Barbie honors Vermont Author as part of Hispanic Heritage Month

Mattel honored empowering role models past and present in an effort to inspire young girls with their campaign, Dream Gap Project. This project introduces girls to women’s stories from all walks of life, showing them that they can do and be anything and to strive for their dreams. And so, Mattel created a Barbie role model, with the likeness of Weybridge, VT author Julia Alvarez.

Courtesy of Julia Alvarez
Weybridge, Vermont author, Julia Alvarez, holds a new “Barbie” doll created in her likeness to inspire girls to strive for their dreams.

“Ever since coming to this country as a 10-year-old immigrant, I wanted a Barbie,” Alvarez said when she received the one-of-a-kind doll that looked like her. “Now ,60 years, later I get to be one! The best part of being recognized as a 2021 Official Role Model will be if Julia Barbie inspires little Latinx girls like me to become the best mujeres they can be.”

A Dominican American who faced the hardships of assimilating to the English language and American life, Alvarez found comfort in the world of stories, fostering a love for reading and writing. Among her many prize-winning books for adults and young readers is In the Time of the Butterflies. President Obama awarded Alvarez the National Medal of Arts.

Celebrating Diversity through the Arts and Education


Dr. Alfredo Medina, Jr. is Bennington College’s Vice President for Diversity, Equity, and Inclusion and College Diversity Officer. Here’s what he said when asked: “What would you like the Bennington community to learn about Hispanic/Latinx Heritage Month?”

“The history often told about Hispanics and Latines is whitewashed and tied to colonization. This month, I’ll speak with college students about the complexities and problems associated with Latinidad, a sociopolitical ideology rooted in colonialism that diminishes the legacy, traditions, and practices of African and Indigenous ancestry. If we’re going to celebrate Hispanic/Latinx Heritage Month, it’s important to decolonize our thinking and begin to provide accurate historical accounts, both good and bad, that captures that full spectrum of who we are as a people.”


The Southern Vermont Arts Center has always been a host to diverse artists and looks to enlighten its local and visiting audiences through special exhibitions highlighting our cultural differences and similarities.  One such exhibition opened August 20, and is inspired by Ronald Takaki’s A Different Mirror. The “Many Americas” exhibition and public programming takes as a premise that we do not share a common history, and our divergent histories are the source of our troubled civic discourse. Each of the artworks in the exhibition uses history as its point of departure and speaks to present-day issues. The artworks demonstrate the multiple, sometimes competing histories of America.

The “Many Americas” exhibition from August 20 to November 27, features approximately two dozen artworks and installations and a variety of audience engagement approaches including texts, guided tours, and programs that draw out the issues raised by the artwork. To develop the exhibition, guest curator Ric Kasini Kadour undertook an eighteen-month-long research project funded by The Andy Warhol Foundation for the Visual Arts that examined the intersection of history and contemporary art.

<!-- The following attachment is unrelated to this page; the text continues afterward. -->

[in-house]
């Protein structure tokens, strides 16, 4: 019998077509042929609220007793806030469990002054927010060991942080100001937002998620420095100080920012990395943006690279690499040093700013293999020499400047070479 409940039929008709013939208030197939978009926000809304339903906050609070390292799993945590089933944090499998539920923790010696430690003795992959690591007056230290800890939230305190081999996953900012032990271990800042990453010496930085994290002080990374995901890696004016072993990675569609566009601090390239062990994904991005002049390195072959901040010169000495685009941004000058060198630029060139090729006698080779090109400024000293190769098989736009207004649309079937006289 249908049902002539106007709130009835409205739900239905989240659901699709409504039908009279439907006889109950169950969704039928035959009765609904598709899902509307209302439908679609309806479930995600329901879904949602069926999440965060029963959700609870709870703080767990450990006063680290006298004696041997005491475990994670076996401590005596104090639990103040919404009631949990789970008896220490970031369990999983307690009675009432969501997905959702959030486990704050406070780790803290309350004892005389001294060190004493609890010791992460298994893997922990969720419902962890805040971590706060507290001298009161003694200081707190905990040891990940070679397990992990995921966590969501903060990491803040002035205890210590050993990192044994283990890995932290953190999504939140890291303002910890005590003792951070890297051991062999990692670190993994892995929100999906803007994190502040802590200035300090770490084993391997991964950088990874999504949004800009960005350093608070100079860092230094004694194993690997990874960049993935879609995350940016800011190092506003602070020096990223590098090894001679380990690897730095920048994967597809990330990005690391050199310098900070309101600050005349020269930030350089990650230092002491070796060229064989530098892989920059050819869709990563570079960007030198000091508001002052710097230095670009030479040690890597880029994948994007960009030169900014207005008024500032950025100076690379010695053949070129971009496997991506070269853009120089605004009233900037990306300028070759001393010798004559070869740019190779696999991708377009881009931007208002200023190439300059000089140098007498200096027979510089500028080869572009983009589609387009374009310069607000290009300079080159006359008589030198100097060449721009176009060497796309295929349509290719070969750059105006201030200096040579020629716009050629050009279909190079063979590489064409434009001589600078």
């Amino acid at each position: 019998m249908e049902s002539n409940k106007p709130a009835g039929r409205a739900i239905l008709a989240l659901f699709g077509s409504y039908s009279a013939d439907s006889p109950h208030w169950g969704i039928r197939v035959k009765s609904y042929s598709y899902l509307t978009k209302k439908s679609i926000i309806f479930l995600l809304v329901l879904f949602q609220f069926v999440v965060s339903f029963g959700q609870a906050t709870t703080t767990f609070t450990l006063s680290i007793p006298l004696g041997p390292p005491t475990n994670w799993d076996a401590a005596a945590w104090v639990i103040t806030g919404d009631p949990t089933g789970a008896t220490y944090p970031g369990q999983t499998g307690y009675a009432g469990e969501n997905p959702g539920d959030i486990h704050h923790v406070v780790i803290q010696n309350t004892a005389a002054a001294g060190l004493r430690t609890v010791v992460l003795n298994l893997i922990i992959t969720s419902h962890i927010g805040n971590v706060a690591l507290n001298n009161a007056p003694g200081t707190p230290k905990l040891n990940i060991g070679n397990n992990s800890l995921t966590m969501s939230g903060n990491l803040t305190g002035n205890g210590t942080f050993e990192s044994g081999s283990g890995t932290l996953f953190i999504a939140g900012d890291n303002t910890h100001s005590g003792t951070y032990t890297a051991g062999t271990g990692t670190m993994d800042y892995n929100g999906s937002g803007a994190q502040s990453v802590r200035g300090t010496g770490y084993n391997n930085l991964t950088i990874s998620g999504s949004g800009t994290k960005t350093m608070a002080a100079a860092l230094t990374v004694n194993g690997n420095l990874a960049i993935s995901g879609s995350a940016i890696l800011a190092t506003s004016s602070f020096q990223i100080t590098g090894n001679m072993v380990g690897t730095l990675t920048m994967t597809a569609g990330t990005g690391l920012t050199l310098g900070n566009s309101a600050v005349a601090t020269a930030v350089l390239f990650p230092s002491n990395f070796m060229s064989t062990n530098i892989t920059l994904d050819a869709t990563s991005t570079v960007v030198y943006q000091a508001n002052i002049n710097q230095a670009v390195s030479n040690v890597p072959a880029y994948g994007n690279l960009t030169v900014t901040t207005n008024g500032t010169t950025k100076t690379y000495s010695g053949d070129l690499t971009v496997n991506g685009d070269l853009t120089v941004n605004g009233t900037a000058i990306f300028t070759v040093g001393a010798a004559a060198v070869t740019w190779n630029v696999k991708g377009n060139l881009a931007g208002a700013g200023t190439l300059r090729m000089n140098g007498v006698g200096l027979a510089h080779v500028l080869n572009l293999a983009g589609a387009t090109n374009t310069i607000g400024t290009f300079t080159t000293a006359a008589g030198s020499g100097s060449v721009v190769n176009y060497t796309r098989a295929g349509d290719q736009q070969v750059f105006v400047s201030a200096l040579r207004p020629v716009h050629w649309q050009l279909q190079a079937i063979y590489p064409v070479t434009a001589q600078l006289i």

In 2019, a group of University of Vermont students seeking to cultivate an inclusive and diverse community of graduate and undergraduate students from underserved backgrounds, founded a chapter of the Society for the Advancement of Chicanos/Hispanics and Native Americans in Science (SACNAS) and has received official recognition by the national society—becoming the first SACNAS chapter in Vermont.

The national society works to ensure that those most underrepresented in STEM disciplines are fully supported on their quest to attain advanced degrees, careers, and positions of leadership—as the Hispanic and Native American populations continue to grow in the country while the representation of those populations in the STEM workforce remains relatively small.

The national society is comprised of more than 8,000 members, 300 trained leaders, 133 student and professional chapters, and a community of supporters of more than 28,000 people. The now officially recognized UVM chapter is composed of 123 members, including allies, representing natural and social scientists at different levels of their careers—from undergraduate to faculty.

UVM’s Society for the Advancement of Chicanos/Hispanics and Native Americans in Science (SACNAS) has been recognized as an Official Chapter


Celebrating our State, Regional and Local Resources

Vermont Hispanic Emphasis Program (HEP)

Designed to assure consideration of the needs and issues of persons of Hispanic origin in all aspects of Federal personnel management, as well as on the access to and delivery of. Hispanics are persons of Mexican, Cuban, Central and South American descent, or other Spanish culture or origin, regardless of race.


State of Vermont Human Rights Commission

The mission of the Vermont Human Rights Commission (VHRC) is to promote full civil and human rights in Vermont. The Commission protects people from unlawful discrimination in housing, state government employment, and public accommodations. Learn more about the VHRC’s authority.

Home Page | Human Rights Commission (vermont.gov)